PostPosted: Sat Nov 18, 06 4:30 pm    Post subject: Reply with quote    

well in all my books they say the same the like oak,beech but predominatly elm i hope that helps

cab



Joined: 01 Nov 2004
Posts: 32429

PostPosted: Sat Nov 18, 06 4:35 pm    Post subject: Reply with quote    

True, they love elm. If you have many elm trees in your parts (and a lot of the country doesn't) then you're quids in for them.

Zarza



Joined: 22 Oct 2006
Posts: 91
Location: Either in the kitchen or in the woods, or in between
PostPosted: Sat Nov 18, 06 6:04 pm    Post subject: Reply with quote    

Quote:
well in all my books they say the same the like oak,beech but predominatly elm i hope that helps

Thanks skedone. There are quite a few oaks over here. Luckily (and after last night snow), oyster mushrooms will start to fruit. Let's see, I'm going to keep an eye closely.

Quote:
If you have many elm trees in your parts (and a lot of the country doesn't) then you're quids in for them.

Just found this on the internet: http://www.firstscience.com/SITE/editor/076_ramblings_29102004.asp
"6/ The UK Forestry Commission has estimated that by the 1990's, after a second more deadly outbreak, over 25 million of the 30 million elm trees in the UK had been killed by Dutch Elm Disease."

That is absolutely shocking. Elm bark beetles are carriers of the disease. Check this site for more info: http://www.ag.ndsu.edu/pubs/plantsci/trees/pp324w.htm

cab



Joined: 01 Nov 2004
Posts: 32429

PostPosted: Sat Nov 18, 06 6:27 pm    Post subject: Reply with quote    

Yup, the poor, poor elm. Still, there ARE places where you get loads of it; the thing to remember about elms is that while we divide them into different species and subspecies, the elm itself doesn't, its a complete hussy and crosses quite freely. That means that there are some pockets with wierd genetics that have survived well, so there are loads in some spots in West Cambridgeshire, and if memory serves there are loads in Brighton.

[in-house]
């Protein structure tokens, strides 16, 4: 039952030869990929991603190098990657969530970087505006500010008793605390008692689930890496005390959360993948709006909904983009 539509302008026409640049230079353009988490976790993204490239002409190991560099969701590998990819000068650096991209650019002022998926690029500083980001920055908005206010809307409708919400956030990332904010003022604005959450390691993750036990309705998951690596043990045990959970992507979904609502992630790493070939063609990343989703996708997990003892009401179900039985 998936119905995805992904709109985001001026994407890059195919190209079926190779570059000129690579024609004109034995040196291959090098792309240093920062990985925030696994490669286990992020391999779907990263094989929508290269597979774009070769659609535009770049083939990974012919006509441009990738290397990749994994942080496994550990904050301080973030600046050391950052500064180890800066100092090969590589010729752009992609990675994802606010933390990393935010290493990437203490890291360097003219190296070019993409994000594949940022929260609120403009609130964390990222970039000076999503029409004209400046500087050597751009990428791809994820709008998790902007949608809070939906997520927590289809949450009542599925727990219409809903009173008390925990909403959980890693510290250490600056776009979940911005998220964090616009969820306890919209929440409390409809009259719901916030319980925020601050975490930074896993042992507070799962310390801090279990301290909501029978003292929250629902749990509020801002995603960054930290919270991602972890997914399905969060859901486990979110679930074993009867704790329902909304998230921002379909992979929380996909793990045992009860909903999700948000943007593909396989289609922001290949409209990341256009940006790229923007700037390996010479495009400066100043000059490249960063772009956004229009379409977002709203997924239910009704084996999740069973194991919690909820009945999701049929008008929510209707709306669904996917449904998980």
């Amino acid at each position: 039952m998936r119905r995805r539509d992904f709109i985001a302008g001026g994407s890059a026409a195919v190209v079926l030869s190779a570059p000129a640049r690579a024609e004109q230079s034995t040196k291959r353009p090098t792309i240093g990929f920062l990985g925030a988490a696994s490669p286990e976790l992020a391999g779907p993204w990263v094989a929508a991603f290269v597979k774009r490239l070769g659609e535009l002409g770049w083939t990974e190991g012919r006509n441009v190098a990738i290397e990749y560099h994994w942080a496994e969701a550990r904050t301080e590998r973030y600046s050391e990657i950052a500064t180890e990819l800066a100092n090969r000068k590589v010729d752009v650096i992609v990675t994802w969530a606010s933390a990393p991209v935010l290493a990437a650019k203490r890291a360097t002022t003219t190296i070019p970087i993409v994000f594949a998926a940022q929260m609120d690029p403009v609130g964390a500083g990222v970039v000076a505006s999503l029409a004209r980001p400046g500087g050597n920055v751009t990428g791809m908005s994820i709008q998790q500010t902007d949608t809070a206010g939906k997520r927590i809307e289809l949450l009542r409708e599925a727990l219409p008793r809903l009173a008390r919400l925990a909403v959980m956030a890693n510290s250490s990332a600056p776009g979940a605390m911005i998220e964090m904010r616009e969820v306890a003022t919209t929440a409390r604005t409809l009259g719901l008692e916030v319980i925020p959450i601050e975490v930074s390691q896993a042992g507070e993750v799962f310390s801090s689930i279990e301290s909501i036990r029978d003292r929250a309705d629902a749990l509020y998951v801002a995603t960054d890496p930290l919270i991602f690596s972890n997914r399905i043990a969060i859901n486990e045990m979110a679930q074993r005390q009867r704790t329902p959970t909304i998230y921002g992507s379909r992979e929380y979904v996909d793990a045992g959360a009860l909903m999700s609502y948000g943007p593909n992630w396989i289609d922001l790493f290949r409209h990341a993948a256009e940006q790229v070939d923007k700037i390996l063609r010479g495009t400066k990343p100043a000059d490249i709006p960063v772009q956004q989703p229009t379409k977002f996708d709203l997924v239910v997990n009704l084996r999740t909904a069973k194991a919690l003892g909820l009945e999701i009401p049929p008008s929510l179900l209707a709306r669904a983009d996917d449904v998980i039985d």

Zarza



Joined: 22 Oct 2006
Posts: 91
Location: Either in the kitchen or in the woods, or in between
PostPosted: Sat Nov 18, 06 6:32 pm    Post subject: Reply with quote    

Quote:
That means that there are some pockets with wierd genetics that have survived well

Does it mean that those elms are somehow "immune"?

cab



Joined: 01 Nov 2004
Posts: 32429

PostPosted: Sat Nov 18, 06 6:39 pm    Post subject: Reply with quote    

Zarza wrote:

Does it mean that those elms are somehow "immune"?


Less susceptible would be a better way of putting it. 'Elm' is a farily complicated critter, with recognised species like the Wych elm being less prone to the disease than the old English elm, but still somewhat susceptible, and some pockets of English elm being far more resistant than others. Been lots of research into why.

Theres a place called Wimpole Hall, to the West of Cambridge, where there are some magnificent elms. A rarity these days, though.

doctoral



Joined: 19 Oct 2006
Posts: 697
Location: Now in Surrey ... I need a good avatar
PostPosted: Tue Nov 21, 06 8:13 pm    Post subject: Reply with quote    

There seem to be few Elms around here, these days ...

skedone



Joined: 19 Oct 2006
Posts: 351
Location: essex inbetween a blue bit and a green bit
PostPosted: Wed Nov 22, 06 8:48 am    Post subject: Reply with quote    

must admit the woods near me seem to have a few elm as well well theres quite of few of them every were round here

jp



Joined: 09 Nov 2006
Posts: 298
Location: Salisbury, Wiltshire
PostPosted: Wed Nov 22, 06 7:39 pm    Post subject: Reply with quote    

Can't remember the last time I saw an English Elm, which is a pity as they are beautiful trees...